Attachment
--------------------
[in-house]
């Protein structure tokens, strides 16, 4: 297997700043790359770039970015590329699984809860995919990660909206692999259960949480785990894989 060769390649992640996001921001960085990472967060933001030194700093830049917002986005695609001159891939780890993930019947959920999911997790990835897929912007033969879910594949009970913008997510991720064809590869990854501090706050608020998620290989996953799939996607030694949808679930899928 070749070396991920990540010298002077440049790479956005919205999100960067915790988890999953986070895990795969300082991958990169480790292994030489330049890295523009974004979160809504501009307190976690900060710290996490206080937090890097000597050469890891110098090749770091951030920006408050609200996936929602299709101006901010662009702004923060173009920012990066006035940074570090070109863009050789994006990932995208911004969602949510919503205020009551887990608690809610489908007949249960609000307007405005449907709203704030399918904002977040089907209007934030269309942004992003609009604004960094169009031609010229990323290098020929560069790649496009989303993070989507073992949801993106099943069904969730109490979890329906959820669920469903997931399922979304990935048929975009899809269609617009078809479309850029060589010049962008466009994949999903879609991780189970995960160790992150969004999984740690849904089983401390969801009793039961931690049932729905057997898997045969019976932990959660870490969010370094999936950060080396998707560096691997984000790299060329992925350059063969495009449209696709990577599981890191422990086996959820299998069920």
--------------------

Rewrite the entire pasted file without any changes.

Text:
[in-house]
């Protein structure tokens, strides 16, 4: 297997700043790359770039970015590329699984809860995919990660909206692999259960949480785990894989 060769390649992640996001921001960085990472967060933001030194700093830049917002986005695609001159891939780890993930019947959920999911997790990835897929912007033969879910594949009970913008997510991720064809590869990854501090706050608020998620290989996953799939996607030694949808679930899928 070749070396991920990540010298002077440049790479956005919205999100960067915790988890999953986070895990795969300082991958990169480790292994030489330049890295523009974004979160809504501009307190976690900060710290996490206080937090890097000597050469890891110098090749770091951030920006408050609200996936929602299709101006901010662009702004923060173009920012990066006035940074570090070109863009050789994006990932995208911004969602949510919503205020009551887990608690809610489908007949249960609000307007405005449907709203704030399918904002977040089907209007934030269309942004992003609009604004960094169009031609010229990323290098020929560069790649496009989303993070989507073992949801993106099943069904969730109490979890329906959820669920469903997931399922979304990935048929975009899809269609617009078809479309850029060589010049962008466009994949999903879609991780189970995960160790992150969004999984740690849904089983401390969801009793039961931690049932729905057997898997045969019976932990959660870490969010370094999936950060080396998707560096691997984000790299060329992925350059063969495009449209696709990577599981890191422990086996959820299998069920």